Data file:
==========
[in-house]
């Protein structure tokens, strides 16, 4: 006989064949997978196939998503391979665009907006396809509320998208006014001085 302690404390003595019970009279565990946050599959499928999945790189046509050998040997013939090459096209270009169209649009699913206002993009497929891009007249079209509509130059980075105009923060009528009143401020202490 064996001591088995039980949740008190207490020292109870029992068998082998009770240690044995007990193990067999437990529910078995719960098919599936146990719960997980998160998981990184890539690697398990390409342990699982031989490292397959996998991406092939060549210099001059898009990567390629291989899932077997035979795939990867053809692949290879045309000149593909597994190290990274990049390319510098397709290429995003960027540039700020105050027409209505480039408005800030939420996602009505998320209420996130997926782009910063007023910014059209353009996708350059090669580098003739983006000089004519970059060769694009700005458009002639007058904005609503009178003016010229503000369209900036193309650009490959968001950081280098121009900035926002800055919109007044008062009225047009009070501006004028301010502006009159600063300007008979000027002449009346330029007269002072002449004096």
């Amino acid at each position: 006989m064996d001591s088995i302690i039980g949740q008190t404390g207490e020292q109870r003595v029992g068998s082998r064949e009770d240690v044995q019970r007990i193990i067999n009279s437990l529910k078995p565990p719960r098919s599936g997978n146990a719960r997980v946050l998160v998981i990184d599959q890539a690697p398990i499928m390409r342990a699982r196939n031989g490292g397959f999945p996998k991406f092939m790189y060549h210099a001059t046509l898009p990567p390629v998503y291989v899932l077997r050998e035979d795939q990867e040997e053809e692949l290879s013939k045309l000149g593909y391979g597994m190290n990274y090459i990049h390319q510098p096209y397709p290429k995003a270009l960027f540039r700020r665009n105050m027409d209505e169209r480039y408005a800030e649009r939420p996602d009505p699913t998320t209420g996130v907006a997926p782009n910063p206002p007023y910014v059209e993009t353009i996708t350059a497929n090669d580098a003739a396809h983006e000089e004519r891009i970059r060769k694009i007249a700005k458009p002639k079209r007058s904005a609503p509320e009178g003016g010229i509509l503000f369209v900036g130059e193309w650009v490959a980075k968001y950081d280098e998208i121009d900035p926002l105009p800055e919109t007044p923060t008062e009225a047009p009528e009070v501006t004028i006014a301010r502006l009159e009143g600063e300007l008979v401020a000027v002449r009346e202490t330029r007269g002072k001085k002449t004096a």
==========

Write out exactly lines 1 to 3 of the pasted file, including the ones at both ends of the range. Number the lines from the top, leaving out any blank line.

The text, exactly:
[in-house]
């Protein structure tokens, strides 16, 4: 006989064949997978196939998503391979665009907006396809509320998208006014001085 302690404390003595019970009279565990946050599959499928999945790189046509050998040997013939090459096209270009169209649009699913206002993009497929891009007249079209509509130059980075105009923060009528009143401020202490 064996001591088995039980949740008190207490020292109870029992068998082998009770240690044995007990193990067999437990529910078995719960098919599936146990719960997980998160998981990184890539690697398990390409342990699982031989490292397959996998991406092939060549210099001059898009990567390629291989899932077997035979795939990867053809692949290879045309000149593909597994190290990274990049390319510098397709290429995003960027540039700020105050027409209505480039408005800030939420996602009505998320209420996130997926782009910063007023910014059209353009996708350059090669580098003739983006000089004519970059060769694009700005458009002639007058904005609503009178003016010229503000369209900036193309650009490959968001950081280098121009900035926002800055919109007044008062009225047009009070501006004028301010502006009159600063300007008979000027002449009346330029007269002072002449004096």
């Amino acid at each position: 006989m064996d001591s088995i302690i039980g949740q008190t404390g207490e020292q109870r003595v029992g068998s082998r064949e009770d240690v044995q019970r007990i193990i067999n009279s437990l529910k078995p565990p719960r098919s599936g997978n146990a719960r997980v946050l998160v998981i990184d599959q890539a690697p398990i499928m390409r342990a699982r196939n031989g490292g397959f999945p996998k991406f092939m790189y060549h210099a001059t046509l898009p990567p390629v998503y291989v899932l077997r050998e035979d795939q990867e040997e053809e692949l290879s013939k045309l000149g593909y391979g597994m190290n990274y090459i990049h390319q510098p096209y397709p290429k995003a270009l960027f540039r700020r665009n105050m027409d209505e169209r480039y408005a800030e649009r939420p996602d009505p699913t998320t209420g996130v907006a997926p782009n910063p206002p007023y910014v059209e993009t353009i996708t350059a497929n090669d580098a003739a396809h983006e000089e004519r891009i970059r060769k694009i007249a700005k458009p002639k079209r007058s904005a609503p509320e009178g003016g010229i509509l503000f369209v900036g130059e193309w650009v490959a980075k968001y950081d280098e998208i121009d900035p926002l105009p800055e919109t007044p923060t008062e009225a047009p009528e009070v501006t004028i006014a301010r502006l009159e009143g600063e300007l008979v401020a000027v002449r009346e202490t330029r007269g002072k001085k002449t004096a």